I began my aikido journey late, in my mid-forties. Originally, I was participating in a winter fitness challenge and wanted something different from normal; something to satisfy myinner learner. Obviously, aikido is what I decided to try. As I have studied and practiced, I have found four skills or habits that carry over from my background as a classically trained musician: the power of consistent practice, the power of focus, the power of small adjustments, and the power of ashort memory. Each of these has been critical to my progression in aikido and I would urge you to consider adding them to your own repertoire.
Life in today’s world moves at a fast pace. Our personal calendars are full of back-to-back appointments and tasks. Then we add in a spouse’s schedule and kid’s activities, and it goes from full to ridiculous. Many of us feel guilty about needing to get exercise and we know that hobbies help with reducing stress. So, we look for activities that fit the bill. What we do not consider is how to adjust our overflowing calendars to add these things, we just tryt o cram them in. Ifaced this dilemmamanyyears ago in college as a music major. Ihad a full schedule of classes, and Iwanted the collegesocial life. Ialso had at least two hours of rehearsal anda minimum of three hours ofpractice to accomplish each day. Making this all fit with the workload of a liberal arts college was not something I did well ata g e eighteen. Three hours of practice each day was tough to figure out. Itried the binge practice approach. Let me cram in five or six hours at the weekends and minimal to no practice during the week. This failed miserably. After manyexperiments, Ifinallylearned that consistency was more important than trying to cram it all in. Icould only cram so much into myhead atany one time. So, I began to get up early each day and practice two hours before my classes. I see the same behavior in people attending aikido. They show up to class every class for two weeks and then take a week or two off. They reappear for a class here andthere. Theirprogress is quite stunted with this approach. My recommendation is to figure out how to attend consistently. If you can only make one class a week, do so consistently. Your progress will be slower, but it will be steady.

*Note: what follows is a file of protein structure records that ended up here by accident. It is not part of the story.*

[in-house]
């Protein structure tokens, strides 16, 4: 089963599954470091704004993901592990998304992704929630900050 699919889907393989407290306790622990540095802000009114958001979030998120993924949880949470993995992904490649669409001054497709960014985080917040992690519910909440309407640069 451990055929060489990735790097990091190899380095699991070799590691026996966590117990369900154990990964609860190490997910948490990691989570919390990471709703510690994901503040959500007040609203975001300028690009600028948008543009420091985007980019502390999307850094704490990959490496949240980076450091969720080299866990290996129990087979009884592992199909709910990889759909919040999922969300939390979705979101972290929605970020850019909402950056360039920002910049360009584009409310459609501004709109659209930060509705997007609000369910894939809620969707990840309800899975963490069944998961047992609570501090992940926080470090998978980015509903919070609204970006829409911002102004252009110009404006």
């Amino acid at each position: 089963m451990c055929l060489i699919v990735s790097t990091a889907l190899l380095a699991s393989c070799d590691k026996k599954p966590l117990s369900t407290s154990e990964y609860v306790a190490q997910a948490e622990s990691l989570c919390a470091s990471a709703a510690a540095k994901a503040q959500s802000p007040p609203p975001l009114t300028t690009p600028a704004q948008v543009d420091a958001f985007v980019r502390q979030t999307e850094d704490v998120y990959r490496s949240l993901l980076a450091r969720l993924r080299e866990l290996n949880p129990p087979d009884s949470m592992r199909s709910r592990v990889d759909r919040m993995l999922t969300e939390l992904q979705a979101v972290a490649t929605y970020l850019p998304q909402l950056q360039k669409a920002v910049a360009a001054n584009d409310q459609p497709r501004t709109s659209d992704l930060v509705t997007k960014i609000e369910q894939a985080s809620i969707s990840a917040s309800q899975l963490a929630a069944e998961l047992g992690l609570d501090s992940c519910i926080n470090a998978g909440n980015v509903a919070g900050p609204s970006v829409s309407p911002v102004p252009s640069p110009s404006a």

I would venture to say that all of us constantly have things on our minds. We are thinking about
what to cook for dinner, how that meeting went earlier in the day, the minor disagreement we mayhave had with our spouse, tasks that either went undone orneed to go on the to do list; this is normal and natural. There is a place for life’s cares and even sharing them in the dojo. Relationships are built on caring about each other’s problems and triumphs and sharing them and sharing stories about life. At a certain point, those things must be set aside temporarily to focus. In learning music, I learned to leave those things outside the practice room door. If Itook them ni with me, practice was disjointed and disorganized. Progress was minimal and rarely did Iwork onwhat really needed myattention. In aikido, Ihave found a similar need and to be honest I need the break from life, from the constant mental chatter.
On the mat is a place to set life aside byleavingit at the edge of the mat. On the mat is only aikido and the technique(s) I am working on. As Iget to know you, Icare about you and your challenges and triumphs, but those conversations need to happen before or after class, not during. Aikido is a demanding art.
In order to learnand for safety, Ineed to be focused while on the mat. Iencourage you to consider doing the same thing.